Back in June, the Coyote Valley Open Space Preserve opened its gates to the public. Silicon Valley’s newly-enshrined park is the latest win for the environmental community that has fought developers for decades to safeguard Coyote Valley—the 7,400 acres of greenbelt lands between San Jose and Morgan Hill—from sprawl.
Partnerships are essential to much of our work. In Coyote Valley, one of our most important partners has been the industrious Sibella Kraus, President of Sustainable Agriculture Education (SAGE). Our partnership with Sibella actually dates back 30 years to when she was a chef at Berkeley’s famed Chez Panisse working to connect restaurants with farmers.
In 2003, Greenbelt Alliance partnered with SAGE in Coyote Valley for our Getting It Right report. Since then, SAGE has led the multi-stakeholder effort that resulted in the 2012 Sustaining Agriculture and Conservation in the Coyote Valley study and is now working with local farmers to implement the study’s findings to keep Coyote Valley agriculture viable. Building off this work, SAGE’s upcoming effort is Food Works, an assessment of local food as a driver to make San Jose a “cooler” city.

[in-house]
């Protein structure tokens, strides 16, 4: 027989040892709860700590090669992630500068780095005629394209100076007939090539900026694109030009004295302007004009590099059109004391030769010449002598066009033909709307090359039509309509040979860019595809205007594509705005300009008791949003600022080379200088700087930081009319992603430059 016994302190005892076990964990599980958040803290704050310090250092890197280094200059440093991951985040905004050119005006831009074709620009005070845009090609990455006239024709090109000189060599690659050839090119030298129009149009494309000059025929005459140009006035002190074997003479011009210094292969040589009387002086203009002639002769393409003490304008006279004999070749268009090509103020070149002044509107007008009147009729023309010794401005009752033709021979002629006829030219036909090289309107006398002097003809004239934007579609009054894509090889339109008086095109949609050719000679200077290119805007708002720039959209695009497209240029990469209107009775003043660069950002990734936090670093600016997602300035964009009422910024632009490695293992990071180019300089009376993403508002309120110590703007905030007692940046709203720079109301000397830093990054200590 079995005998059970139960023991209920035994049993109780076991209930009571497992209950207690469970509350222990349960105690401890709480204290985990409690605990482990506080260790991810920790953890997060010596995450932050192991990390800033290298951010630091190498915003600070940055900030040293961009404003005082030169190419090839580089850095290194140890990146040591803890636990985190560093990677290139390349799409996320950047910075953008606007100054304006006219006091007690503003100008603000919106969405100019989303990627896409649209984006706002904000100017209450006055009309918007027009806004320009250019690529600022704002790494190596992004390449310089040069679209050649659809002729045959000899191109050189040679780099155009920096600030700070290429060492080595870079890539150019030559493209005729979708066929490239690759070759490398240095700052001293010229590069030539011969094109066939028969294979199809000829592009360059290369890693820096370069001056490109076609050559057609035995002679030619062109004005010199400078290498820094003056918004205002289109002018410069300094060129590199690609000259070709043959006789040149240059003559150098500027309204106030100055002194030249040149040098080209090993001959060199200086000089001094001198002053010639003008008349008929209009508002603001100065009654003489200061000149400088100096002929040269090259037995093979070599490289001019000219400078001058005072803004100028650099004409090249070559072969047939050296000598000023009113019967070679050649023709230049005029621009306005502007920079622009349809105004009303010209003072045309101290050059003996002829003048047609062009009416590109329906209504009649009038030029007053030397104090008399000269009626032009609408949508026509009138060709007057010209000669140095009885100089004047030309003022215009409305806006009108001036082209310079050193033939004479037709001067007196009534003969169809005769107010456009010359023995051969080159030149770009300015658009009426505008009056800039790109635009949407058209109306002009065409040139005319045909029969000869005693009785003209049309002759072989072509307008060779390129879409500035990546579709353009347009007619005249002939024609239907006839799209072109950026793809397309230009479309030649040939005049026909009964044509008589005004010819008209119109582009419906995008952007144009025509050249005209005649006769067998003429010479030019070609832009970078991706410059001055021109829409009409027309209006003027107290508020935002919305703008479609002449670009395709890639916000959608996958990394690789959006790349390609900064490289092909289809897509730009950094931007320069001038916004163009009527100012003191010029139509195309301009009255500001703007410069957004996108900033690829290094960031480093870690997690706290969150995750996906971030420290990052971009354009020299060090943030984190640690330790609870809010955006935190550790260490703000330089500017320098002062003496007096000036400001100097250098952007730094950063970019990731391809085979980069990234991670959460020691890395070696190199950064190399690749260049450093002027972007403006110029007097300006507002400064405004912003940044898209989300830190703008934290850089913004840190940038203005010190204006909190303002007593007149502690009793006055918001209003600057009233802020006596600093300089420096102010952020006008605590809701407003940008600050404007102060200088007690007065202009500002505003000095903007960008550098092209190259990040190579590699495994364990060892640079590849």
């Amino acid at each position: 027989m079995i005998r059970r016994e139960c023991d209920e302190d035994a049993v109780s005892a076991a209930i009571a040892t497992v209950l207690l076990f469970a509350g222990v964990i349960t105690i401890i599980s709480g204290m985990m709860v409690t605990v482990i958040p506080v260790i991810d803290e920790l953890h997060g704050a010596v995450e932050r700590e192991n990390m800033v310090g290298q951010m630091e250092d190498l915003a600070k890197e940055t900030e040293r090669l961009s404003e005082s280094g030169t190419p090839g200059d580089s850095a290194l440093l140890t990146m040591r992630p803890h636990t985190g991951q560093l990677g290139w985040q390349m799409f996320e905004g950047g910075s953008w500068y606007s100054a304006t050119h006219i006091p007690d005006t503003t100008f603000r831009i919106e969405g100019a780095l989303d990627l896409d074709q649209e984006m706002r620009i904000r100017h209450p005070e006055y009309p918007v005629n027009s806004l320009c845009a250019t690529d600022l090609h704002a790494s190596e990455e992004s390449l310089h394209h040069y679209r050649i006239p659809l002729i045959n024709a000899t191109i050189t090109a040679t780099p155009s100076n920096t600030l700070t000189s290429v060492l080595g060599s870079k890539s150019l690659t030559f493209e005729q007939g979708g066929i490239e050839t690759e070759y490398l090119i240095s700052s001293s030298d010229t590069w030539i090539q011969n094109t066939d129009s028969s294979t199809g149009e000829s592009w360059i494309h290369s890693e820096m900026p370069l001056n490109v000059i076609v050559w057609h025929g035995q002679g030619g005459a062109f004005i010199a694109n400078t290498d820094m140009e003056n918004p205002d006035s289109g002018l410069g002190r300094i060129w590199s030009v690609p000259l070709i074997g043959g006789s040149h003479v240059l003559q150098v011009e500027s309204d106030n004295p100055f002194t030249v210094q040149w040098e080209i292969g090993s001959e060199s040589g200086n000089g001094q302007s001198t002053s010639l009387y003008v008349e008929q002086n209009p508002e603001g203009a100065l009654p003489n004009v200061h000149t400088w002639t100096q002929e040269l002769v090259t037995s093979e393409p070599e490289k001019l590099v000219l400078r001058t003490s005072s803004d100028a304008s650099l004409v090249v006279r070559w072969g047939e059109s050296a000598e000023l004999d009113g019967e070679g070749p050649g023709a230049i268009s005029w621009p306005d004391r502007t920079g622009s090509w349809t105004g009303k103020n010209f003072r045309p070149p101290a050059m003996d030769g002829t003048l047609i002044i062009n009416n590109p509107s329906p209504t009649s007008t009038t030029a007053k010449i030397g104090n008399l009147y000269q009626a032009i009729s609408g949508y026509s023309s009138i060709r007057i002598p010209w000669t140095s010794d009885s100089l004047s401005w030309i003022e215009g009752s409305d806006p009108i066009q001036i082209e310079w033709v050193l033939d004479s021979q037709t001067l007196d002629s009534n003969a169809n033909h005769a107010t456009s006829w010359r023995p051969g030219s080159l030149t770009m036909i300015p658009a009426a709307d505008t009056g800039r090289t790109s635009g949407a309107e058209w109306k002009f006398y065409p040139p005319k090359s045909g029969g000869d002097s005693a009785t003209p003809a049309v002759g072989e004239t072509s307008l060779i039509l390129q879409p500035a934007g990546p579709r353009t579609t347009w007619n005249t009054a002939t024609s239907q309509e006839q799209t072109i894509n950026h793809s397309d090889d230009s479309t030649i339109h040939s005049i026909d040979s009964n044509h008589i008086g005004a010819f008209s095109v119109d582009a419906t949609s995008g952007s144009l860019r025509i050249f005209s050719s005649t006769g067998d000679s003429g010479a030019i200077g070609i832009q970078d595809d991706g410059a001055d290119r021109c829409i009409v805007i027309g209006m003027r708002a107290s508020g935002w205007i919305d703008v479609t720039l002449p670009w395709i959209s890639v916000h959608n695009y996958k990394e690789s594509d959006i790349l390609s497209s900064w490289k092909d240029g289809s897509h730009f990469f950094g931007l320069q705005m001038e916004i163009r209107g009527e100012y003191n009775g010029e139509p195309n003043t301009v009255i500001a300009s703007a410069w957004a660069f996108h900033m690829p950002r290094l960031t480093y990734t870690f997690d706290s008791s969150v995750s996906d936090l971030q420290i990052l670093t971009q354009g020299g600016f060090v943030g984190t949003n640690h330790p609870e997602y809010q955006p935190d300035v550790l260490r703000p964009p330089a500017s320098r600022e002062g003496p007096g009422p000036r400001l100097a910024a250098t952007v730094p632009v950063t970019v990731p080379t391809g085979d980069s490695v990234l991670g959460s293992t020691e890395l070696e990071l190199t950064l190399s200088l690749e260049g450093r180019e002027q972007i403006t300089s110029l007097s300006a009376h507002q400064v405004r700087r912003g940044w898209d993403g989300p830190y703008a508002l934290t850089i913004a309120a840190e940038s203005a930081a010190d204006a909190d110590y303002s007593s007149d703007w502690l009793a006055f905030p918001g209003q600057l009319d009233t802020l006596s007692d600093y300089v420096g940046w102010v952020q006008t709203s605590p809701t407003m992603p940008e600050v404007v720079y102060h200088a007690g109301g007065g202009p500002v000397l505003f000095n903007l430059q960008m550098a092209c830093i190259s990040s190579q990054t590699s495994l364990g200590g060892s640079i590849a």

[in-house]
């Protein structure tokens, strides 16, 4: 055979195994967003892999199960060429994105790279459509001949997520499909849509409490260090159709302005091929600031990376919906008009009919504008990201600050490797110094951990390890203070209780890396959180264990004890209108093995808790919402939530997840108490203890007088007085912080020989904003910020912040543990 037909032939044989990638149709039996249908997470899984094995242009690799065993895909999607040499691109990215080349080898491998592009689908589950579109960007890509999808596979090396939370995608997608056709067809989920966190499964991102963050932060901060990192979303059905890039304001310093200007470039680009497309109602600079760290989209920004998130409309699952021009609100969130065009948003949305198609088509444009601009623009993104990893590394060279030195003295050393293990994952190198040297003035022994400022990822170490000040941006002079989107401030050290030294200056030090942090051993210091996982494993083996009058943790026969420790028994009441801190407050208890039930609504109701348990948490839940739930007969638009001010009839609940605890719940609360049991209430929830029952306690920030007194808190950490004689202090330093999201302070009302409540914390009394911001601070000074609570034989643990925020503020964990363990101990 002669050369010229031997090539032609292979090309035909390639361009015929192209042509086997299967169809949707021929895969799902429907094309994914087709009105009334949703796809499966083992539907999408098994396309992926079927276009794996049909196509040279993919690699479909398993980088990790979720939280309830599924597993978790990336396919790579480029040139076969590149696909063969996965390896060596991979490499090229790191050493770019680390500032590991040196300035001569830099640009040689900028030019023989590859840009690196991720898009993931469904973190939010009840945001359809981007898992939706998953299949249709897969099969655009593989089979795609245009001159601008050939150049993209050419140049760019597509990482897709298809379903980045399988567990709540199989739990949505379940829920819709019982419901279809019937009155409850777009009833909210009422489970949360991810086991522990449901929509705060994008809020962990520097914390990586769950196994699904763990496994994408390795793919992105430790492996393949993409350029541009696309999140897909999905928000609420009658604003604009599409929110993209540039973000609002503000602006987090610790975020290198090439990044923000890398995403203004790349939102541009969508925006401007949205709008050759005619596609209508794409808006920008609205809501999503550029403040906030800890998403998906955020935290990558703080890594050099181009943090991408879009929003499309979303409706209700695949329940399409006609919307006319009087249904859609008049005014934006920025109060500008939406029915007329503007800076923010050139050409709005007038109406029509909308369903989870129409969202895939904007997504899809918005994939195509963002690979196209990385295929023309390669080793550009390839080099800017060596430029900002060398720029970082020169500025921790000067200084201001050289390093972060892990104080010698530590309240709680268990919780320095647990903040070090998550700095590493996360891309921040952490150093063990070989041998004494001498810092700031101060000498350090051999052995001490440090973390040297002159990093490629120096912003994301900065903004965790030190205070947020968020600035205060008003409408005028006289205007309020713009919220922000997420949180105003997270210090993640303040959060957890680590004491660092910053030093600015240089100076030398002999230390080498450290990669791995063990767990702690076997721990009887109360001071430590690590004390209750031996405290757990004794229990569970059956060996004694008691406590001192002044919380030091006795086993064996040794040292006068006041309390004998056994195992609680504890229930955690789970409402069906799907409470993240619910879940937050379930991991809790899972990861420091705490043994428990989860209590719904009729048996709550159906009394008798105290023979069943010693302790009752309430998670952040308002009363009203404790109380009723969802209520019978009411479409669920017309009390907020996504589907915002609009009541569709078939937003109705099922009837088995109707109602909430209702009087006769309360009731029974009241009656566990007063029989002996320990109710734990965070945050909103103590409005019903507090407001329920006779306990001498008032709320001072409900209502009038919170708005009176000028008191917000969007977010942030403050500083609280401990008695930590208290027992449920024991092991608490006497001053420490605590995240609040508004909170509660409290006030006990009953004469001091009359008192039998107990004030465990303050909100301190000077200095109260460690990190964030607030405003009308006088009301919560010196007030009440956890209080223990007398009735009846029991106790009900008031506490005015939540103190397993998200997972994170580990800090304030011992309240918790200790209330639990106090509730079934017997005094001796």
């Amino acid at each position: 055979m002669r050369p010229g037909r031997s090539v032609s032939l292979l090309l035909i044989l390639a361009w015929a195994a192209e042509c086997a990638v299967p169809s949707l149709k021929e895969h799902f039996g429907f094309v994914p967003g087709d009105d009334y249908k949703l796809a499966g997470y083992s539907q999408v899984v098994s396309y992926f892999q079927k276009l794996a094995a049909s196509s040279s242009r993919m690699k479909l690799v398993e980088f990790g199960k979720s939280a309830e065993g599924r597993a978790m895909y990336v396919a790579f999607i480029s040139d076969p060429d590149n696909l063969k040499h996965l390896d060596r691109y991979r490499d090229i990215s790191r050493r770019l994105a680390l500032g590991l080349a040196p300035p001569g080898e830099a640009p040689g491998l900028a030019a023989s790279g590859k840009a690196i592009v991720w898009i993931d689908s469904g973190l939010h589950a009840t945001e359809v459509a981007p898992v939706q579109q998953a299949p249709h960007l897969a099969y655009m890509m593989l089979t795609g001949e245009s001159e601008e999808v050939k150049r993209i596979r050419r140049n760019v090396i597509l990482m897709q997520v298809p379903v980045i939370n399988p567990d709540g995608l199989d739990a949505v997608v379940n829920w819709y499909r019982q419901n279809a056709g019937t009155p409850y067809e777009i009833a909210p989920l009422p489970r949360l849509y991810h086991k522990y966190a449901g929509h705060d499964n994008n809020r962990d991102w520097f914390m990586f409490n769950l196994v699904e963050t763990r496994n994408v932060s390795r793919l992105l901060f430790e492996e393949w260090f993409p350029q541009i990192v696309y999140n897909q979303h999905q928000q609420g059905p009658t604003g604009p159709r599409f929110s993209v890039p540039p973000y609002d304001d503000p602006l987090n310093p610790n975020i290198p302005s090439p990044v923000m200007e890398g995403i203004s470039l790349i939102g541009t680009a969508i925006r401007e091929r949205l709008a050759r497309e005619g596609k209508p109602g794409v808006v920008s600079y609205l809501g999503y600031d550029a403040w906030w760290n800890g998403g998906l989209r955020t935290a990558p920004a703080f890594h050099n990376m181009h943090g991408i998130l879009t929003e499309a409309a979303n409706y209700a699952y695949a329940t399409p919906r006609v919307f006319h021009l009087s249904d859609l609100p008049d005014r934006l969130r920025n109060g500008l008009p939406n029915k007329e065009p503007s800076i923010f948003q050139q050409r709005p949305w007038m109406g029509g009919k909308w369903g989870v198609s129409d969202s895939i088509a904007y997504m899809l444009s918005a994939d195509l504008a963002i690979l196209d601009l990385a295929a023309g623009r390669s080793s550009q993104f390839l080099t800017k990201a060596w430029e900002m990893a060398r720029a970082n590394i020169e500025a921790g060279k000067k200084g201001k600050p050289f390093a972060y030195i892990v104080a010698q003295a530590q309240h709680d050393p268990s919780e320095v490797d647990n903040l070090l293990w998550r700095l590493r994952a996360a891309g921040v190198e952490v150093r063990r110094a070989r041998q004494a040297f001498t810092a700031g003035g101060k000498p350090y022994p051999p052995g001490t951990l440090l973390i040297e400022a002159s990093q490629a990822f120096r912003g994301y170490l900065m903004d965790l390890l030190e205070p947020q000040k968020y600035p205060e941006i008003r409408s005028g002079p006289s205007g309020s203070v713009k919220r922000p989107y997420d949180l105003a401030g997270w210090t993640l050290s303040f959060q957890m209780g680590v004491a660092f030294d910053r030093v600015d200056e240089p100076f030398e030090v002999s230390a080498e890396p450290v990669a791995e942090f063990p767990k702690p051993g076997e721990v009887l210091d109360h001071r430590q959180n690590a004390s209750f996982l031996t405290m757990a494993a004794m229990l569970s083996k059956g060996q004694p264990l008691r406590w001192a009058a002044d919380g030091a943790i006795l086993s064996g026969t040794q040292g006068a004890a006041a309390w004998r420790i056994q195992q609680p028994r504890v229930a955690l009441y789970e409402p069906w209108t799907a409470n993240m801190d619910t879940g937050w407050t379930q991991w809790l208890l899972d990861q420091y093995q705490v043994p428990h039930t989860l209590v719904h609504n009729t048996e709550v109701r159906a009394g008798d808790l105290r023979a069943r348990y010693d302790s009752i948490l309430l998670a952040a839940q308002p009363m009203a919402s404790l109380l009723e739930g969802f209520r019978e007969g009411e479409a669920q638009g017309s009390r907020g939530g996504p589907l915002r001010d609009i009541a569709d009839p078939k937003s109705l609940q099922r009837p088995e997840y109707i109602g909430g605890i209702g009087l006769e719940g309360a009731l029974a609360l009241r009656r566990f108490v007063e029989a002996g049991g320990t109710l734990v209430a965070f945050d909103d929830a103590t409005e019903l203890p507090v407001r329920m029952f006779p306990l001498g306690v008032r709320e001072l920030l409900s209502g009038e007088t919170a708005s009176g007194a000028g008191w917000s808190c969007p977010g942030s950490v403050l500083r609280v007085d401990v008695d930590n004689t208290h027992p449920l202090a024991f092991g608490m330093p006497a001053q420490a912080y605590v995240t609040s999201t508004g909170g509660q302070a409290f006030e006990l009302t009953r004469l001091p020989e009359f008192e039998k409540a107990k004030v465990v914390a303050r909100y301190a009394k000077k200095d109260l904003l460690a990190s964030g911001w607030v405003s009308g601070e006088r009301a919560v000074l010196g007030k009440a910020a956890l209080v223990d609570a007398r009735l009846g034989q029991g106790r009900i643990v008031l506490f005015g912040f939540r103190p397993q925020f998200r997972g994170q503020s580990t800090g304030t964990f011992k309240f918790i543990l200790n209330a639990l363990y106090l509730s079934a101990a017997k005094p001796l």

“What I love about my work is that it spans from the conceptual—thinking about regional agricultural planning and investment—to on-the-ground steps for keeping regional agriculture viable,’” she says. “The key is partnerships.”
And we’re lucky to have a partner like Sibella. She helps us make the case that Coyote Valley is better as an agricultural and open space jewel than as a sea of sprawling development.
Header Photo: Carol Dula ©
Sibella Photo: Taylor Hanigosky ©